Developing Human Intestinal in vitro Organ Culture and an in vitro M-Cell Model as Platforms for Investigation of Novel Oral Vaccines

Project: A - Government Institutionb - National Science and Technology Council

Project Details


In Taipei Medical University Shuang Ho Hospital, we are developing human intestinal in vitro organ culture (IVOC) to maintain human intestinal biopsies viable outside human bodies for 3-8 hours. This model has evolved from non-polarized IVOC to polarized IVOC (pIVOC), providing an apical exposure to simulate an in vivo enteric infection route. Because human tissue samples are irreplaceable for studying the genuine human host responses, IVOC provides a valuable platform that is suitable for studying human mucosal immune responses after early interactions with enteric pathogens (or foods, vaccines, and drugs). Additionally, an in vitro M cell model has been developed using Transwells to culture polarized Caco-2 cell monolayers for 14 days and subsequently co-culture with basolateral Raji B lymphocytes for another 4-6 days. This model can transform intestinal Caco-2 cells into M cells which are characterized morphologically having sparse, irregular microvilli on their apical surface, with a basolateral cytoplasmic pocket harboring immune cells, and functionally having transcytotic capacity of particles to the invaginated immune cells. Since intestinal M cells, the specialized antigen-sampling cells of the mucosal immune system, are exploited by Salmonella as a route of invasion and play a key role in activation of host immunity, the in vitro M cell model is feasible for further studies in the interactions between oral vaccines and human M cells/B cells. In my preliminary study, a big-scale gene screen was conducted in Cambridge using 1,440 transposon mutants of Salmonella Typhimurium wild-type SL1344 to infect HeLa cells in vitro and Transposon Directed Insertion-site Sequencing (TraDIS) was subsequently applied for detection of the attenuated transposon mutants in the conditioned output pools. Two unreported Salmonella genes wzxE and speG were discovered to be responsible for bacterial invasion and intracellular replication in human epithelial cells, respectively. The wzxE mutant can adhere to but can not significantly invade HeLa cells, and the speG mutant can invade but can not significantly replicate inside various human cells. Therefore, these two attenuated mutants are potential candidates as oral vaccine vectors. Taken together, this study aims to develop the pIVOC and in vitro M cell models as platforms for testing oral vaccines and candidate vaccine vectors like the attenuated S. Typhimurium mutants identified in our preliminary studies. Since two licensed rotavirus oral vaccines Rotarix and RotaTeq are available with known immunogens, it is valuable to investigate these two vaccines in the proposed models for assessing host immunity using the relevant parameters such as rotavirus-specific IgG and IgA, IL-15 and TLR-3 expression on intestinal lymphocytes, and T-cell cytokines (e.g. IL-2, IL-6, IL-10, IFN-γ). Furthermore, recombinant oral vaccines will be constructed using attenuated Salmonella Typhimurium mutants which carry foreign DNA to express rotavirus immunogens such as VP4 and VP7. These recombinant oral vaccines will be examined in both models to determine whether they can trigger host immunity similarly to two rotavirus vaccines. If successful, the human intestinal IVOC and in vitro M-cell models can be feasible platforms to assess novel oral vaccines before in vivo animal studies and clinical trials are practicable.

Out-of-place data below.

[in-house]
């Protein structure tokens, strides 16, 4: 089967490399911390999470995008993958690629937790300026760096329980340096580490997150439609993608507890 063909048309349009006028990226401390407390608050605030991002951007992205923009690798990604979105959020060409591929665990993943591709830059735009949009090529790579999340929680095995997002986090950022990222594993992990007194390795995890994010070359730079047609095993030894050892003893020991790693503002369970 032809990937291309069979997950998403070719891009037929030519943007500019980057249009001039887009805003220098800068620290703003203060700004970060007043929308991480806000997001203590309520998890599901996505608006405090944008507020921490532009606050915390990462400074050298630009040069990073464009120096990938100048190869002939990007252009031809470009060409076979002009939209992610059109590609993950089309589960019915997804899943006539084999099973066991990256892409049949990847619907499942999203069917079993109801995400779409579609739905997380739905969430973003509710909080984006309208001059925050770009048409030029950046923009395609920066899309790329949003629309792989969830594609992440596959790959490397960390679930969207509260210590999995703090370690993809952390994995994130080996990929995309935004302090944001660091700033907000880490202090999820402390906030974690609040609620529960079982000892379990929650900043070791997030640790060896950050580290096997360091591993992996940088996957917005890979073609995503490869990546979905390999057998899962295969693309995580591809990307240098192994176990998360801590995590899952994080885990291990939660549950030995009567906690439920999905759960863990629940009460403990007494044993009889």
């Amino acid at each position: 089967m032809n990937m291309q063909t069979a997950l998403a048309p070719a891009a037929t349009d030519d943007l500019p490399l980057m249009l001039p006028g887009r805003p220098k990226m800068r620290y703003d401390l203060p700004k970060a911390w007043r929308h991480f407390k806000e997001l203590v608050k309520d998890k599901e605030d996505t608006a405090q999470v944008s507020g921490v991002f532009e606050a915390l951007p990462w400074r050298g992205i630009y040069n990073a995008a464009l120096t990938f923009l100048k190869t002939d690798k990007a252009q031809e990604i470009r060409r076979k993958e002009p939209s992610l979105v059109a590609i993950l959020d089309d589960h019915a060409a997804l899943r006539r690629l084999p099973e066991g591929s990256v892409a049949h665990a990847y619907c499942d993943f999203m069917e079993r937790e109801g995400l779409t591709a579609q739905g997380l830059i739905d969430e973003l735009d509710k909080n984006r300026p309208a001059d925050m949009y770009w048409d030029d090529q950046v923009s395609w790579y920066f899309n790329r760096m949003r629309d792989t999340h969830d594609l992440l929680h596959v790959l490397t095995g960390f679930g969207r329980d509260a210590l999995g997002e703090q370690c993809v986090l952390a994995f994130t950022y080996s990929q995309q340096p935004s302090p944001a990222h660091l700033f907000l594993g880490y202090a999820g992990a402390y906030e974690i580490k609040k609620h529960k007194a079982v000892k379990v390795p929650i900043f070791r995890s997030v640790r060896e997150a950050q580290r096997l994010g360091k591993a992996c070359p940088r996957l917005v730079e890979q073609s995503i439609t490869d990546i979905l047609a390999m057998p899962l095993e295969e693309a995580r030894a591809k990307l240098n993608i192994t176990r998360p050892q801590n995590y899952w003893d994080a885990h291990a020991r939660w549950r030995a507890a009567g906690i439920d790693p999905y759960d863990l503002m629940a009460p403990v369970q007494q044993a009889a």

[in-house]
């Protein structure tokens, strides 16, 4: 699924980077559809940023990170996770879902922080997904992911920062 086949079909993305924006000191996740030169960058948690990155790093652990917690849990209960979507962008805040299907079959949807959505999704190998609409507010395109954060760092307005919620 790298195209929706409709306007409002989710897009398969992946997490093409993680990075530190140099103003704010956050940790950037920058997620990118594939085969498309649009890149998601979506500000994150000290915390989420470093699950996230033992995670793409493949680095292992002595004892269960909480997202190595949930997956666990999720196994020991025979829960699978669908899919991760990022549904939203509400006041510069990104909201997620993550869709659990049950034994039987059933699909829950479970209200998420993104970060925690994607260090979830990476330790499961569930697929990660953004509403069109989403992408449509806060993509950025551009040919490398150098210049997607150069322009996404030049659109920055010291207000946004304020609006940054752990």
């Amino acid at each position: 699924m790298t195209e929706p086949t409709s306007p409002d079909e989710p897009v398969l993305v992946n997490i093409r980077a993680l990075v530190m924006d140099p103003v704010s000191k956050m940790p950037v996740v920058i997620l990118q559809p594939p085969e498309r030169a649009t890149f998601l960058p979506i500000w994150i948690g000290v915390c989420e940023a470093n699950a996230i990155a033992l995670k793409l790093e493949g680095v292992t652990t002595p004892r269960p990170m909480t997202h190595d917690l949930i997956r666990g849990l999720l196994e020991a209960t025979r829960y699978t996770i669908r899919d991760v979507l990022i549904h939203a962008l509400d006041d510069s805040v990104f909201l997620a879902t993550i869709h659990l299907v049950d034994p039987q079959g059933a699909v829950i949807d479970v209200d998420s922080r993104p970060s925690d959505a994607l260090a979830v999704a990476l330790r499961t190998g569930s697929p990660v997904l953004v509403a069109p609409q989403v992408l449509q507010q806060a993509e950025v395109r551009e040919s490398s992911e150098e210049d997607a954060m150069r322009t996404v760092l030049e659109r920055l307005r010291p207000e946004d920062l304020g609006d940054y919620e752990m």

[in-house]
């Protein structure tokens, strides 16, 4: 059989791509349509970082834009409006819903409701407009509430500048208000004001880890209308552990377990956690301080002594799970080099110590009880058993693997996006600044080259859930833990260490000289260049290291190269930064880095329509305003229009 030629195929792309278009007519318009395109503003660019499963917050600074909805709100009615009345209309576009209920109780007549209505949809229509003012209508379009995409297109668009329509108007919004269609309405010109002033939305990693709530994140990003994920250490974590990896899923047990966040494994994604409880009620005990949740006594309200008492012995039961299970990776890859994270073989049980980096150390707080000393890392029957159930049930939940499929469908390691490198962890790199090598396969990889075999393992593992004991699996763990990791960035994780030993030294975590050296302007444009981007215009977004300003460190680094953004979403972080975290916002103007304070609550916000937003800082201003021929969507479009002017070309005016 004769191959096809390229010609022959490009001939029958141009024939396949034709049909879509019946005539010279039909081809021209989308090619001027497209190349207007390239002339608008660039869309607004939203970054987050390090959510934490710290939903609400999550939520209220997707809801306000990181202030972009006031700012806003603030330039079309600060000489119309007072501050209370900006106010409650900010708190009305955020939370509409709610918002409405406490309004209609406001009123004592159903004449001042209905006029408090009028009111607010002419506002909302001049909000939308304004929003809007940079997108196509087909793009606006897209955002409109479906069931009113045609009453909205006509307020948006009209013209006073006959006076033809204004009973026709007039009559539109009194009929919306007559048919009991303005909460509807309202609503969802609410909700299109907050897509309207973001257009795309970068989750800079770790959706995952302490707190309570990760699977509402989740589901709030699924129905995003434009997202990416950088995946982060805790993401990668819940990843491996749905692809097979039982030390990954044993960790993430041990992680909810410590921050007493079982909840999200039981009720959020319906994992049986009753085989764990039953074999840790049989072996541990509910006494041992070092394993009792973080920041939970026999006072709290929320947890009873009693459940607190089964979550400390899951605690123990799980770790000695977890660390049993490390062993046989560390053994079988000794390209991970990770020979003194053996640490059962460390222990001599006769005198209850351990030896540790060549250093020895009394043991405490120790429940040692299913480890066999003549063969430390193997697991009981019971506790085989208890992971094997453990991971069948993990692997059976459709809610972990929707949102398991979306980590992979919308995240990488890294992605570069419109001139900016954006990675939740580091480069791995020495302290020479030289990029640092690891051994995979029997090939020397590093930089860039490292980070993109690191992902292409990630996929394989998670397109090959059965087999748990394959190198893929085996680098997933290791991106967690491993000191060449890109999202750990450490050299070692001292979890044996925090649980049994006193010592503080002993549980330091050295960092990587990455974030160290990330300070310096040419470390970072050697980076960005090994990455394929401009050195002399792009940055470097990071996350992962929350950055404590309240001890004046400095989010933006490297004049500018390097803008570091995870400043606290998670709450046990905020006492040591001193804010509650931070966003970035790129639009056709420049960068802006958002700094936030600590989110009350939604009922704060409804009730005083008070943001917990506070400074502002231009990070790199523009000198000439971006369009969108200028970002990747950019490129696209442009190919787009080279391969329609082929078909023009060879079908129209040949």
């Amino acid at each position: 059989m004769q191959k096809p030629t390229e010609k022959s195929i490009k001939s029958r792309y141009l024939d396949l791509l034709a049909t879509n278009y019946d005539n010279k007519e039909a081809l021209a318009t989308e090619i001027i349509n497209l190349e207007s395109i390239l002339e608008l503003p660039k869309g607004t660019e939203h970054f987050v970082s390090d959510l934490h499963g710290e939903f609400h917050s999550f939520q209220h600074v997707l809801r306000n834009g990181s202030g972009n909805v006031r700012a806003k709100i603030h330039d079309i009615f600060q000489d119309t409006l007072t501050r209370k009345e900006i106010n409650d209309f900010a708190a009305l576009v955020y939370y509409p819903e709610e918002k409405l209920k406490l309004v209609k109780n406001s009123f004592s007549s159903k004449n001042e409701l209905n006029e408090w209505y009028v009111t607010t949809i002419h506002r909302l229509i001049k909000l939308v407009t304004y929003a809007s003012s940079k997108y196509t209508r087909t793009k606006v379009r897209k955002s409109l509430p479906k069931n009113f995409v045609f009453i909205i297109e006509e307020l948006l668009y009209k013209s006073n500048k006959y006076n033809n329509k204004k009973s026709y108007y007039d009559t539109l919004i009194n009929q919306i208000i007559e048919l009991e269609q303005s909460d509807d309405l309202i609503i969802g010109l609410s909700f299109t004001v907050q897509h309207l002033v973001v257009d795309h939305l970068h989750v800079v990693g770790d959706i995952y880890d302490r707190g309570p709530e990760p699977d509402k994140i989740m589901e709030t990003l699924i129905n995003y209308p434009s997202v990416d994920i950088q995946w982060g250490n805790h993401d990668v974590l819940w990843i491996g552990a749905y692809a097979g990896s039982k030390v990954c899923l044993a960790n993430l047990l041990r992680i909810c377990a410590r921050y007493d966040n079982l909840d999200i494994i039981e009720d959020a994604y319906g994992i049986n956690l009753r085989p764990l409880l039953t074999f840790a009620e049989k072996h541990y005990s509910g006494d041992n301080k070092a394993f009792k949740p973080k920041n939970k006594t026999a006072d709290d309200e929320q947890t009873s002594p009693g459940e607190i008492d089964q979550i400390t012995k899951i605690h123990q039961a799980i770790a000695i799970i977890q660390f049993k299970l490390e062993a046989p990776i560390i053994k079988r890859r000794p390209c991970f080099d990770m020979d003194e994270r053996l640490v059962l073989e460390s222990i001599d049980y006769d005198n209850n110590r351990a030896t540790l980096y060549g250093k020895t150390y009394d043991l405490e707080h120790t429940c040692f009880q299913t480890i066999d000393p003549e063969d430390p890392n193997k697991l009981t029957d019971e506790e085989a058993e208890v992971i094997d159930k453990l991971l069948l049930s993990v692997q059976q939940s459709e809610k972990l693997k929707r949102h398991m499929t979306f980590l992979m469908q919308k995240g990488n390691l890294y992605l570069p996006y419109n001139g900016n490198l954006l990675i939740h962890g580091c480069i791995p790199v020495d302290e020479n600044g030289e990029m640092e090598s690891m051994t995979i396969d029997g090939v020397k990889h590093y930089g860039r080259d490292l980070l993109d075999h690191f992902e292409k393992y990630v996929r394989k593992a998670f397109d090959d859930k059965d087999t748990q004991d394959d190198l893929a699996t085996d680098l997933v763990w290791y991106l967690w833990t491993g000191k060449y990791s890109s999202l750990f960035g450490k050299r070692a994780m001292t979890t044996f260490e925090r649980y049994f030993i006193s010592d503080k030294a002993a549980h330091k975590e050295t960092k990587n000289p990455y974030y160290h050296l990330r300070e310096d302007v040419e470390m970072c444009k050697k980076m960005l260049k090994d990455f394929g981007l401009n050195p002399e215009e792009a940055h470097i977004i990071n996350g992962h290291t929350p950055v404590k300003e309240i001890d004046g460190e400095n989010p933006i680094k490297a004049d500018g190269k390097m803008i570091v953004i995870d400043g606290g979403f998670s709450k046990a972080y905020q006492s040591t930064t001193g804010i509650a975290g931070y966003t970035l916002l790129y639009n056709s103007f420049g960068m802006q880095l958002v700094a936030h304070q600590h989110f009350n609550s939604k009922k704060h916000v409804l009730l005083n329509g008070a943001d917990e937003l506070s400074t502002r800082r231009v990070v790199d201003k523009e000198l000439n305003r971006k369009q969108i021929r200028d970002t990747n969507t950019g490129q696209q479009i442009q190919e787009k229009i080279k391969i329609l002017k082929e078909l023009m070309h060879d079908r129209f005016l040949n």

Effective start/end date8/1/1410/31/15


  • Human intestinal in vitro organ culture
  • in vitro M cell model
  • wzxE gene
  • speG gene
  • Salmonella Typhimurium
  • rotavirus
  • recombinant oral vaccine


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